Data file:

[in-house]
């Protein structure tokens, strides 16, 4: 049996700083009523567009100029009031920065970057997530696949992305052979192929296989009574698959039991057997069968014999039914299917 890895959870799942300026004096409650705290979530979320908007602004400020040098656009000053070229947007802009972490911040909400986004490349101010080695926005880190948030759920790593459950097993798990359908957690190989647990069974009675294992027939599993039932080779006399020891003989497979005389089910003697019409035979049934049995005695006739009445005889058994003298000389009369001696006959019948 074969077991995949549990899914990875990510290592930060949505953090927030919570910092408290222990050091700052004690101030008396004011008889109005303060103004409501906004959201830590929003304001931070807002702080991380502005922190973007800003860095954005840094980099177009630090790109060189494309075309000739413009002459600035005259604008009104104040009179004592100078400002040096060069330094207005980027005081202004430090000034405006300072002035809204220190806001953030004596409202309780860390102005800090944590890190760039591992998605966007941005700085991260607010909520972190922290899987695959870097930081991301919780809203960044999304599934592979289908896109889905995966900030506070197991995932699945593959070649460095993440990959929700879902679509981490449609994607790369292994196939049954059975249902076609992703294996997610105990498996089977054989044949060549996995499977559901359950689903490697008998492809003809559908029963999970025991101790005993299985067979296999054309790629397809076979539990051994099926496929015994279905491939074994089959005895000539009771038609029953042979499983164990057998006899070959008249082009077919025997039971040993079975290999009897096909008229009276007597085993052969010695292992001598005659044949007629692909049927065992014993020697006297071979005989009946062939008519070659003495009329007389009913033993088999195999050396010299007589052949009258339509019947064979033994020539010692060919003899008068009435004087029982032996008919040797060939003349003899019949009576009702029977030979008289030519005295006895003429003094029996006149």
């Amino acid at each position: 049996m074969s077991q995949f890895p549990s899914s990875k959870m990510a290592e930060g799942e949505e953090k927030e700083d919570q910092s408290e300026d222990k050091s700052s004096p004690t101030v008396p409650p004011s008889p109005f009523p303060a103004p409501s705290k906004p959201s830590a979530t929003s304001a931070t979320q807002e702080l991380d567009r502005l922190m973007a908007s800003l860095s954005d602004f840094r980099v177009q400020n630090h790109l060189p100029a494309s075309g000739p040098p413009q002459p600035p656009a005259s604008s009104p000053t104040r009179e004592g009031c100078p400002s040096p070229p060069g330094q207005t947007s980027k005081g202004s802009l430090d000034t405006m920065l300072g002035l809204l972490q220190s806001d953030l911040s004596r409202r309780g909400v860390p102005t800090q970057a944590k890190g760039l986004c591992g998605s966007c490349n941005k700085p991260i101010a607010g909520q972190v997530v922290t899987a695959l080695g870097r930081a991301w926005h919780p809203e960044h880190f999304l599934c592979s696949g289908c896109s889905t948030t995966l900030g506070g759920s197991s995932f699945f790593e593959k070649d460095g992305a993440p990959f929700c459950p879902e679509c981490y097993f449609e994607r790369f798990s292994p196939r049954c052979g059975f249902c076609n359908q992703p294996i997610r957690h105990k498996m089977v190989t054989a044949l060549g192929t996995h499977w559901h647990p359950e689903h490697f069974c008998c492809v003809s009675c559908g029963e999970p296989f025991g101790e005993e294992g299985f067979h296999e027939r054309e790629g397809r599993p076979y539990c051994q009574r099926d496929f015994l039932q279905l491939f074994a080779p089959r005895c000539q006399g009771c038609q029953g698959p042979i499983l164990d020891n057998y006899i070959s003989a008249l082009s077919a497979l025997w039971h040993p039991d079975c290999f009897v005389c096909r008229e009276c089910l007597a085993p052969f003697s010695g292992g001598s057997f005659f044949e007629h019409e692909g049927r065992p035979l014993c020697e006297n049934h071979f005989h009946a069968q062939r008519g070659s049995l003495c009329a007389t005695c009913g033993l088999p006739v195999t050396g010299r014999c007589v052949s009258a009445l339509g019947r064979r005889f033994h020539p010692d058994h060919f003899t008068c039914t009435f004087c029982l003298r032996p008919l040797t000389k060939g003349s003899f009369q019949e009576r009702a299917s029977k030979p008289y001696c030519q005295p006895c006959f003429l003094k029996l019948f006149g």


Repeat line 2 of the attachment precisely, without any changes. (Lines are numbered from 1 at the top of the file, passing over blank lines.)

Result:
């Protein structure tokens, strides 16, 4: 049996700083009523567009100029009031920065970057997530696949992305052979192929296989009574698959039991057997069968014999039914299917 890895959870799942300026004096409650705290979530979320908007602004400020040098656009000053070229947007802009972490911040909400986004490349101010080695926005880190948030759920790593459950097993798990359908957690190989647990069974009675294992027939599993039932080779006399020891003989497979005389089910003697019409035979049934049995005695006739009445005889058994003298000389009369001696006959019948 074969077991995949549990899914990875990510290592930060949505953090927030919570910092408290222990050091700052004690101030008396004011008889109005303060103004409501906004959201830590929003304001931070807002702080991380502005922190973007800003860095954005840094980099177009630090790109060189494309075309000739413009002459600035005259604008009104104040009179004592100078400002040096060069330094207005980027005081202004430090000034405006300072002035809204220190806001953030004596409202309780860390102005800090944590890190760039591992998605966007941005700085991260607010909520972190922290899987695959870097930081991301919780809203960044999304599934592979289908896109889905995966900030506070197991995932699945593959070649460095993440990959929700879902679509981490449609994607790369292994196939049954059975249902076609992703294996997610105990498996089977054989044949060549996995499977559901359950689903490697008998492809003809559908029963999970025991101790005993299985067979296999054309790629397809076979539990051994099926496929015994279905491939074994089959005895000539009771038609029953042979499983164990057998006899070959008249082009077919025997039971040993079975290999009897096909008229009276007597085993052969010695292992001598005659044949007629692909049927065992014993020697006297071979005989009946062939008519070659003495009329007389009913033993088999195999050396010299007589052949009258339509019947064979033994020539010692060919003899008068009435004087029982032996008919040797060939003349003899019949009576009702029977030979008289030519005295006895003429003094029996006149």